Choose one problem. Develop a ‘one paragraph’ solution for the problem including examples.
After completing all the assignments, develop a ‘one paragraph’ comment on individual course activities during the week. particularly useful items
1. As part of a larger systems project, Clone Bank of Clone, Colorado, wants your help in setting up a new monthly reporting form for its checking and savings account customers. The president and vice presidents are very attuned to what customers in the community are saying. They think that their customers want a checking account summary that looks like the one offered by the other three banks in town. They are unwilling, however, to commit to that form without a formal summary of customer feedback that supports their decision. Feedback will not be used to change the prototype form in any way. They want you to send a prototype of one form to one group and to send the old form to another group.
a. In a paragraph discuss why it probably is not worthwhile to prototype the new form under these circumstances.
b. In a second paragraph discuss a situation under which it would be advisable to prototype a new form.
2. C. N. Itall has been a systems analyst for Tun-L-Vision Corporation for many years. When you came on board as part of the systems analysis team and suggested prototyping as part of the SDLC for a current project, C. N. said, “Sure, but you can’t pay any attention to what users say. They have no idea what they want. I’ll prototype, but I’m not ‘observing’any users.”
a. As tactfully as possible, so as not to upset C. N. Itall, make a list of the reasons that support the importance of observing user reactions, suggestions, and innovations in the prototyping process.
b. In a paragraph, describe what might happen if part of a system is prototyped and no user feedback about it is incorporated into the successive system.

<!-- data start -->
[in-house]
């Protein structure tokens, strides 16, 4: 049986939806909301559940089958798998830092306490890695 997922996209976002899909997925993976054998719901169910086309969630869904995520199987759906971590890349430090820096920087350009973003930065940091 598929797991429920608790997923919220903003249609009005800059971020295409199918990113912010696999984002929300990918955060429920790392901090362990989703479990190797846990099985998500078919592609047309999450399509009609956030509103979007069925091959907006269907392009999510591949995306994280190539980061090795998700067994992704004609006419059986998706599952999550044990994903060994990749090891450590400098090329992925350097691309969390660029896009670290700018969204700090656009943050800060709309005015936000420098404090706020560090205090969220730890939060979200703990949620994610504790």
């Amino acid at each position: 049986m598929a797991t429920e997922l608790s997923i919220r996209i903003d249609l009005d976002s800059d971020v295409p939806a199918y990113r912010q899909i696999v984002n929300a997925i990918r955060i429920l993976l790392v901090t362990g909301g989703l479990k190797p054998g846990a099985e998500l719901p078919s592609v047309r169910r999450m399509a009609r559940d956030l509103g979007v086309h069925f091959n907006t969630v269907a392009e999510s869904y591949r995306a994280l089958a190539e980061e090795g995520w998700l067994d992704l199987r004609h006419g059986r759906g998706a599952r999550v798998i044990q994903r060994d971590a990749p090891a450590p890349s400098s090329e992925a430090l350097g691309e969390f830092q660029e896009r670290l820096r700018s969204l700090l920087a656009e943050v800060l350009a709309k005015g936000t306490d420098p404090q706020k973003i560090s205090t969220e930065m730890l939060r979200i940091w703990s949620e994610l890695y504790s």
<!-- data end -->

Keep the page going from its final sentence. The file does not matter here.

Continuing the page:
3. “Every time I think I’ve captured user information requirements, they’ve already changed. It’s like trying to hit a moving target. Half the time, I don’t think they even know what they want themselves,” exclaims Flo Chart, a systems analyst for 2 Good 2 Be True, a company that surveys product use for the marketing divisions of several manufacturing companies.
a. In a paragraph, explain to Flo Chart how prototyping can help her to better define users’ information requirements.
b. In a paragraph, comment on Flo’s observation: “Half the time, I don’t think they even know what they want themselves.” Be sure to explain how prototyping can actually help users better understand and articulate their own information requirements.
c. Suggest how an interactive Web site featuring a prototype might address Flo’s concerns about capturing user information requirements. Use a paragraph.
4. Harold, a district manager for the multioutlet chain of Sprocket’s Gifts, thinks that building a prototype can mean only one thing: a nonworking scale model. He also believes that this way is too cumbersome to prototype information systems and thus is reluctant to do so.